Rgds,

          • BrendanBarrett

            Hi Jim,

            Thanks for your classic and rather worn out argumentation. Heard it all before.

            Actually, I find that we are moving to an exciting new phase around climate change and energy. We are facing rapid technological change and also some interesting developments at international, national and local levels. One example is the ambitious targets that many of the major cities around the world are setting for decarbonization and shifting away from fossil fuel dependency. Just take a look at what C40 is doing.

            At the global level, there is a general acceptance that we can decarbonize our economies and also transform economic growth. It is impressive to see how many countries have embraced this new position. All of this bodes well for our on-going energy transition.

            Of course there will always people who just don’t get it, and who are hanging on to old models, but if I was you I would start thinking about how best to invest my pension and make sure it is not tied into unburnable fossil fuels. At the end of the day, I do agree with Epstein that we should be thankful for the development opportunities that fossil fuel provided, but at the same time we have to look to the future and our new low carbon economy. There is no point clinging to the past. It is a bit like arguing that we should have stuck with feudalism. Yes, feudalism was important for human civilisation for a while, but we had to move beyond it. Same goes for the fossil fuel era.

          • Jim Simpson

            Hi Brendan,

            Your response is no less surprising. As usual, it fails to provide empirical evidence proving the case against CO2 that might rationally justify “decarbonising our economies”. In the absence of anything better, you hang onto that tired old, debunked cliché demonizing CO2 in the faint hope that it might just carry some sway among those who can’t think for themselves.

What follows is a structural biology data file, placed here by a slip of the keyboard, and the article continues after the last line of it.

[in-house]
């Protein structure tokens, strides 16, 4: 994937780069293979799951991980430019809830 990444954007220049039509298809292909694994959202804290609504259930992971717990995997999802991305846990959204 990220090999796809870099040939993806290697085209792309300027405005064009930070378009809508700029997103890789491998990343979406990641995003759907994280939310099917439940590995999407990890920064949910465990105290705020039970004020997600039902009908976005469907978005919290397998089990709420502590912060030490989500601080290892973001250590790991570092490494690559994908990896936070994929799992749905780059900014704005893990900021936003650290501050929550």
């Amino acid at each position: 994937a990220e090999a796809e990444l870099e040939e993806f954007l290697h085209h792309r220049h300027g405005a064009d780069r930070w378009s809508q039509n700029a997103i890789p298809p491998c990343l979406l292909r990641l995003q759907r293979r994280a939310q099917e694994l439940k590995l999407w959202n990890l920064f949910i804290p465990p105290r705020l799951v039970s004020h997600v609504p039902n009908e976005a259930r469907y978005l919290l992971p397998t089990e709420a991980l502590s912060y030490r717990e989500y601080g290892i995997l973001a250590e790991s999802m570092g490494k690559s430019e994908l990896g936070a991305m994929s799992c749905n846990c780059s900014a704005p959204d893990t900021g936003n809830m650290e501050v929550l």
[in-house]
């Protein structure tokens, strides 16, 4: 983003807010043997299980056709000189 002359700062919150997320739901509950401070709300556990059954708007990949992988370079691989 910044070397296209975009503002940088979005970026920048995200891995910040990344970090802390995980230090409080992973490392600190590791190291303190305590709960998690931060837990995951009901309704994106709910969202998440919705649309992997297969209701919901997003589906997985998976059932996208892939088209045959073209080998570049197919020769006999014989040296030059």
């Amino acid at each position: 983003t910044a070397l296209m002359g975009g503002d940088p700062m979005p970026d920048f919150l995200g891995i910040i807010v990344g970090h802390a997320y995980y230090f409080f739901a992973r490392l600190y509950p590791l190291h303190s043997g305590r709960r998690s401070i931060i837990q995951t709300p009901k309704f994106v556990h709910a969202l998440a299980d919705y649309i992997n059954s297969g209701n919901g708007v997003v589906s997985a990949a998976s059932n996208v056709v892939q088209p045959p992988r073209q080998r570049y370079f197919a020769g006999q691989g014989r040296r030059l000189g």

Nor, unsurprisingly, do you offer support for your fellow Alarmist, Al Gore’s prediction of an ice free Arctic by 2016 – now just some 172 days away. I doubt neither you, nor any of your Al Gore supporters are willing to put their money (Super funds perchance?) up in support of that soon to be failed prediction coming true. Best to ignore it eh Brenden, in the desperate hope that the likes of those who can think rationally might just overlook it as nothing more than the ranting’s of some poor demented soul – Hmmm now maybe that’s not so far from an Inconvenient Truth.

            On a more positive note Brendan – thank you for at least acknowledging the merits Alex Epstein’s book relative to the benefits that fossil fuels have delivered, albeit primarily to those of us in the developed world. Though if we’re to follow your approach, it would never do to allow those in the developing world such benefits to help lift their poor & under privileged to a better standard of living using fossil fuels. Better to deny them the benefit of 24h, reliable, least cost power in favour of your chosen markedly less reliable, more expensive renewables.

            Your attempt to denigrate those (like me presumably) who are ‘clinging to the past’, also fails the ‘pub test’. You should know that I have absolutely nothing whatsoever against the likes of the ‘renewables’ as you define them ie Wind, Solar, Bio or hydro etc.

            Indeed, in past corporate life I had occasion to firstly consider the merits of wind & solar, then developed a Business Case. Based upon the output of that commercial assessment, I then spent some millions of corporate dollars in the roll out of a radio telecommunications network around the Australian coastline, powered in remote mountain region tops exclusively by solar PV panels & associated lead acid batteries. Most, if not all of those VHF-FM radio sites remain fully operational to this day. So you have nothing whatsoever to teach me about the capabilities & benefits of solar powered technology. It (solar) definitely has a role to play in current & future applications.